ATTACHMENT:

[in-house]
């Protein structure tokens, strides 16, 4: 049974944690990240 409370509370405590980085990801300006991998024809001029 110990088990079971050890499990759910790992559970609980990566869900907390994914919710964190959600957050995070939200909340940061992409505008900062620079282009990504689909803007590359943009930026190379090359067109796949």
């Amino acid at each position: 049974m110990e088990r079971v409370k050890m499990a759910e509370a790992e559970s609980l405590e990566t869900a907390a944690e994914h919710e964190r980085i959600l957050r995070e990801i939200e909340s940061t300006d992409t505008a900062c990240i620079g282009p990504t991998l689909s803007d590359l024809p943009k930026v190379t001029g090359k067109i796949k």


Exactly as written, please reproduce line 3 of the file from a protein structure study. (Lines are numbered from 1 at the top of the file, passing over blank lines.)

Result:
């Amino acid at each position: 049974m110990e088990r079971v409370k050890m499990a759910e509370a790992e559970s609980l405590e990566t869900a907390a944690e994914h919710e964190r980085i959600l957050r995070e990801i939200e909340s940061t300006d992409t505008a900062c990240i620079g282009p990504t991998l689909s803007d590359l024809p943009k930026v190379t001029g090359k067109i796949k």